To visualize this particular Special Situation, it might be helpful for you to know that I live in an old church, as its caretaker. My apartment is partially below ground level and has a separate entrance, though it is also accessible through the boiler room of the church proper. I have lived in the apartment for five years without incident. Attached to the screen door is an ersatz “alarm”—really just a very shrill buzzer that is activated when the switch is on and the door is opened. (There is also a genuine alarm, which I have recently begun setting at night.) Usually, when people open the screen door and hear the buzzer, they retreat. The retreaters, however, are not, typically, in…
Altered states of consciousness
Tuesday, June 3, 3 a.m. Am standing in bedroom of apartment. Am working late, facing manuscript deadline, and have gotten up from computer preparatory to moving load of laundry from washer to dryer, with intention of visiting powder room on the way.
Front door of apartment is wide open, screen door is ineffectually latched. Obnoxious shrieking buzzer sounds. I wait for intruder to retreat in panic or else announce, “Mom, it’s me” (my son lives in house next door to church). Buzzer continues to shriek, son does not announce self, am considering other possibilities as intruder enters bedroom, grips my wrist in unfriendly manner, says, “Okay, where’s the money? I want the money,” as if we had appointment or I owed gambling debt to Cosa Nostra.
Is not son. Is not retreater. Is not disoriented dementia patient seeking late-night snack. Must be dream. No, pain in wrist is genuine. Must be joke. Intruder is wearing odd mask that covers all of head except eyes, though his words are not muffled. He tightens grip on my wrist. Is not joke. Is real deal.
3:03 a.m. Have displayed contents of wallet, purse, in response to repeated demands for money on the part of intruder (hereinafter referred to as “perp”).
Have impression perp is armed, though do not actually see weapon. In retrospect, think of classic Mae West comment: “Is that a gun in your pocket, or are you just glad to see me?”
Perp glances hastily around, as if expecting to see emerald necklace dangling from bedside lamp, then turns his attention to my person. Mutters something unprintable, tugs at my shorts. I tug back. Tussle ensues. Perp exerts strength. I experience moment of panic, immediately succeeded by fury. Am enraged lioness. Have extreme aversion to being constrained, perhaps originating in early childhood when neighborhood bully, called Carol, twice corners me on way home from school, has one of her thugs hold my arms while she punches me in stomach, pulls down my underwear, laughs and goes away. Sick, pointless.
3:05 a.m. Decide would rather take chance on being shot or stabbed than raped, which would be tedious. Have low tedium tolerance. Extricate self from perp, who makes a few unseemly but largely ineffectual jabs without courtesy of washing hands, which will later necessitate tedious examination of my personal self in search of DNA not my own; also tetanus shot.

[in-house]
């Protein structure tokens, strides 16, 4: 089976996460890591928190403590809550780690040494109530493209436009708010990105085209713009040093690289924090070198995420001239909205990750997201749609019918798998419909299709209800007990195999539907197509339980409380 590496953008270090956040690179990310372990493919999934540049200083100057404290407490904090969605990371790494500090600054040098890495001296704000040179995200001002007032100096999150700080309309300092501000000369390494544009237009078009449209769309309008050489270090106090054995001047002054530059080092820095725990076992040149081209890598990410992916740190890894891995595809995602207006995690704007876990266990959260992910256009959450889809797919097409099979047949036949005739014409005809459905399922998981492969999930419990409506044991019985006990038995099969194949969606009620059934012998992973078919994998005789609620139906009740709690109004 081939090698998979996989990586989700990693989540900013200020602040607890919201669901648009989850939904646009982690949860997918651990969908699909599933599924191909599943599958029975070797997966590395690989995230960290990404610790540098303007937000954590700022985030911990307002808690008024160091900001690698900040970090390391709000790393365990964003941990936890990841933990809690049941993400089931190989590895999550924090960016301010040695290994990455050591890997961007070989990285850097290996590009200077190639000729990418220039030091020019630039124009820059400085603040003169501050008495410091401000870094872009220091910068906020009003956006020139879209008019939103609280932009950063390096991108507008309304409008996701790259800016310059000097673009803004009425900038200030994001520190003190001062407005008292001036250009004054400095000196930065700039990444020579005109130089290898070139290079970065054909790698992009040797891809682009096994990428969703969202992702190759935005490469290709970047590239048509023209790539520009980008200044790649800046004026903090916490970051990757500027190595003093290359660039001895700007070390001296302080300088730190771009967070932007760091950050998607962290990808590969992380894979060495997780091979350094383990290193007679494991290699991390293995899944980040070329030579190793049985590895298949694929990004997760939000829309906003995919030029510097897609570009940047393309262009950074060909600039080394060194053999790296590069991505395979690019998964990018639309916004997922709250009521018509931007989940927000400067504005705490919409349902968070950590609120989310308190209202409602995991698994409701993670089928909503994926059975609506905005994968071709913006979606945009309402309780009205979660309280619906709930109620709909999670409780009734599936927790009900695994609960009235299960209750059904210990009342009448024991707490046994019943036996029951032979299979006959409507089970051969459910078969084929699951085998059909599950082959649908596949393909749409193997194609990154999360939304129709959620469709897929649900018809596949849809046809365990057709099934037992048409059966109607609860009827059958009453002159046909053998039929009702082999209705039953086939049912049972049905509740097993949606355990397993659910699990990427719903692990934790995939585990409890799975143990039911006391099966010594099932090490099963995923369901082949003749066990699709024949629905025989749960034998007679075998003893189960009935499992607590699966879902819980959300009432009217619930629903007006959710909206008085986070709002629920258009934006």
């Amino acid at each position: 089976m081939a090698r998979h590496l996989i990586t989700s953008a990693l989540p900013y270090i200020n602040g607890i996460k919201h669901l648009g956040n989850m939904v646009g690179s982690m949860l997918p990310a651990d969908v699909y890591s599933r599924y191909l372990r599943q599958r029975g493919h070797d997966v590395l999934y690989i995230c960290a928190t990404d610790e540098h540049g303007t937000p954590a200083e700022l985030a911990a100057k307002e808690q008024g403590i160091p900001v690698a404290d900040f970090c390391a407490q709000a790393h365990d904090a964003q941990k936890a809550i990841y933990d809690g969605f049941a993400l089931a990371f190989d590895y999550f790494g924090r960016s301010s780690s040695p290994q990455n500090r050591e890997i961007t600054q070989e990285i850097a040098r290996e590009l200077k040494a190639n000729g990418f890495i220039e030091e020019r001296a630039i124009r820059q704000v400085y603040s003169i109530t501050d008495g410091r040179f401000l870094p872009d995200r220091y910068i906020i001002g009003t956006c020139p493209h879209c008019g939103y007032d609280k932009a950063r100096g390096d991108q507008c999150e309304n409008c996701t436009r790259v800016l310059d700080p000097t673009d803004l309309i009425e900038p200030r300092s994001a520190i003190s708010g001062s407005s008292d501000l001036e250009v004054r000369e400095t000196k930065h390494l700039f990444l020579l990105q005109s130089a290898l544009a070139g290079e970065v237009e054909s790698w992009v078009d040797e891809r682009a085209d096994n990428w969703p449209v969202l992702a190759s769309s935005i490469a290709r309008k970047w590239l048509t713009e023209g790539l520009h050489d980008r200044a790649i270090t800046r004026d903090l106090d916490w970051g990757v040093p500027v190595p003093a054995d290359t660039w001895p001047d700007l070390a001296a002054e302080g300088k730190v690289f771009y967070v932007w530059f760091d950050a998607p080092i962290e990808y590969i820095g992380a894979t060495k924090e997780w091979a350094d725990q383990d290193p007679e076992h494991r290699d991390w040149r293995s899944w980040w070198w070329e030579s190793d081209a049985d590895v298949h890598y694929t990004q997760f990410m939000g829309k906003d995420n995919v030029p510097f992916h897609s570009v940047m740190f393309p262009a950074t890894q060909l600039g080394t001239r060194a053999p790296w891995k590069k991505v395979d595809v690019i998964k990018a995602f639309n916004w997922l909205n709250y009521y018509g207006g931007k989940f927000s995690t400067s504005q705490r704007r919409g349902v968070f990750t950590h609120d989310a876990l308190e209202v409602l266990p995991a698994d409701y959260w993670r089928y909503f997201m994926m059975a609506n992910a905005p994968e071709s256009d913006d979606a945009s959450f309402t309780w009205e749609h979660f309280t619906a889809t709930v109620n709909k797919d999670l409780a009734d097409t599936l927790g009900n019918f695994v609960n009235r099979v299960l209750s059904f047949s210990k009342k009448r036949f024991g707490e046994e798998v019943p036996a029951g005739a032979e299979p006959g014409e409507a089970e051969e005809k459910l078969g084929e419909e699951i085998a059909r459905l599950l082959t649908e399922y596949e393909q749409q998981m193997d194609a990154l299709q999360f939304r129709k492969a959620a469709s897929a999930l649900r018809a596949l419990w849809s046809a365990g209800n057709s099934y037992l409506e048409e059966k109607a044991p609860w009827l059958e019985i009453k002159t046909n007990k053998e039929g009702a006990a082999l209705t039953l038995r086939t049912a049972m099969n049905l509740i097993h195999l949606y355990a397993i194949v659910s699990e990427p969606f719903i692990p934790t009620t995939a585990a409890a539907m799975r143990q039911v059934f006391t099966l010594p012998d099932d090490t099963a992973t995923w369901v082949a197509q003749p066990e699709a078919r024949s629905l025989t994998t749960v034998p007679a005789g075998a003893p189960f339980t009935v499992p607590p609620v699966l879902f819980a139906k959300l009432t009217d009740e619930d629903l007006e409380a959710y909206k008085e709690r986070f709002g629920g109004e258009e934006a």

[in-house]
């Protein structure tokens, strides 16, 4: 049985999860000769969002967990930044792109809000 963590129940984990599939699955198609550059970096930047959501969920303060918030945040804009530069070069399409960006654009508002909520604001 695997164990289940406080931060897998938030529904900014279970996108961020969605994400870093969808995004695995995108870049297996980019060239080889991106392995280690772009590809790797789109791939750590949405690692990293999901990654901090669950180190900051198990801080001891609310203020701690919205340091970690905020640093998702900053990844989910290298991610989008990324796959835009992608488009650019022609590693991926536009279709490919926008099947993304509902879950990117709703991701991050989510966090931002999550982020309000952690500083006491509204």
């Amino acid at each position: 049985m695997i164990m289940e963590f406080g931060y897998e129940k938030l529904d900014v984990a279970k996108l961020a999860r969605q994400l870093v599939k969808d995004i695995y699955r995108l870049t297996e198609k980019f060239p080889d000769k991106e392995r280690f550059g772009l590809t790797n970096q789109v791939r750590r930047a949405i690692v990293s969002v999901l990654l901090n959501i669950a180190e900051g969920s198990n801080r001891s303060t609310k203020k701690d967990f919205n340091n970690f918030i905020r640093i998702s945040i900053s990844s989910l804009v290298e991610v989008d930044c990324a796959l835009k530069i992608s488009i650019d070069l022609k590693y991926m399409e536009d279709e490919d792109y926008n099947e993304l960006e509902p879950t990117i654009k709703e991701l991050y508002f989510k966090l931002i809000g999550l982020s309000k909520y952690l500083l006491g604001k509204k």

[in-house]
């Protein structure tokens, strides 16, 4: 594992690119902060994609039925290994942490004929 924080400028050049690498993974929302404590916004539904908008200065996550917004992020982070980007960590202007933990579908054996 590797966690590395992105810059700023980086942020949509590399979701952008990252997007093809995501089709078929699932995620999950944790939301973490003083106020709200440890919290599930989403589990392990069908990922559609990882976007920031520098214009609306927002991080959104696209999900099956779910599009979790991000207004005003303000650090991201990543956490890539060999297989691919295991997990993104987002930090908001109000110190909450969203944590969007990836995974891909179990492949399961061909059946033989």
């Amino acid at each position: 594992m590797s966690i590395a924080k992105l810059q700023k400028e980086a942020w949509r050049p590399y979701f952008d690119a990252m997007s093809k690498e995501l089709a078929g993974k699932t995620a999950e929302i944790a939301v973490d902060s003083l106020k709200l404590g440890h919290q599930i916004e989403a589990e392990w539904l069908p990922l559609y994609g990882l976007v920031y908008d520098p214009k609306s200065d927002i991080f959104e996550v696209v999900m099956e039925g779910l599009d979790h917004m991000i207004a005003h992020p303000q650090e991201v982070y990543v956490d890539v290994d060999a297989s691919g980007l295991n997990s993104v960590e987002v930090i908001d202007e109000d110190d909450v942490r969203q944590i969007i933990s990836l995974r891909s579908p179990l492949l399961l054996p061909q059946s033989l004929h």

3:06 a.m. Notice that perp is unfocused, without clear objective. Asks again where money is. I infer, belatedly, that he is impaired. He is standing between me and bedroom door. I start to push, bellow: “Get the frog out of my house! What the frog are you doing here? You don’t belong here! Get the frog out of here!”
Perp pushes back, but I push harder. Cannot think of fresh, articulate monologue to paraphrase original tirade, so reiterate, “Get the frog out of here,” and so forth— estimated 437 repetitions. Am shrill, enraged broken record.
3:12 a.m. or 5:30 a.m., have no idea. Have pushed perp to screen door. Am about to make final, supreme effort to expel perp, but we both pause to take a breath. Perp looks at me in dismay, announces he is going to get his gun. I express approval of his intention, use left arm to push him against unlatched screen door, swing heavy front door with entire strength of right arm. Perp pushes back, but I have momentum, am not impaired; succeed in closing, locking door.
Run through boiler room to church, knowing alarms will sound. Go to nearest phone, call 911. Much tedium ensues—questioning at “crime scene,” more questioning at police headquarters, being transported to hospital, waiting for specially trained nurses who are on call, undergoing invasive examination, which is, inexplicably, legal. Meanwhile, am not allowed to pee, which, as you will recall, was my intention at 3 a.m. when perp entered premises. Is to my credit, don’t you think, that I did not, at that time, pee in shorts?
9:30 a.m. Transported home by kind, patient police officers. Slept rest of day.
Security measures too lax; should keep heavy door locked, use alarm system.
Am enraged lioness when threatened by lightweight impaired weenie.
Dominant residual emotion: annoyance.
F-word, used forcefully and repeatedly by grandmother of eight, can catch perp off guard.
In sentence “Get the frog out of my house,” “the frog” is adverbial phrase.
If you are reading this today, June 2, then you will see, to the right of this blog post, a Flickr thumbnail photo of a pregnant woman lying naked on a bed. If you read this tomorrow, or another day that is not today, then I think you can find the full-size photo by clicking here. The photo—“Laid Bare at 37 Weeks”—is breathtaking, but the comments made me weep like a fool… words of goodwill, out there in the cosmos, like starshine….
The photo’ed mama writes, “This weekend has been hell with Violet’s pox (We had to take her to the dr. today as she’s really poorly, turns out her whole mouth is lined in them and she needs antiBs…poor baby).”
Underneath are scores of comments… maybe hundreds… “stunning stunning wonderful beautiful picture” is typical.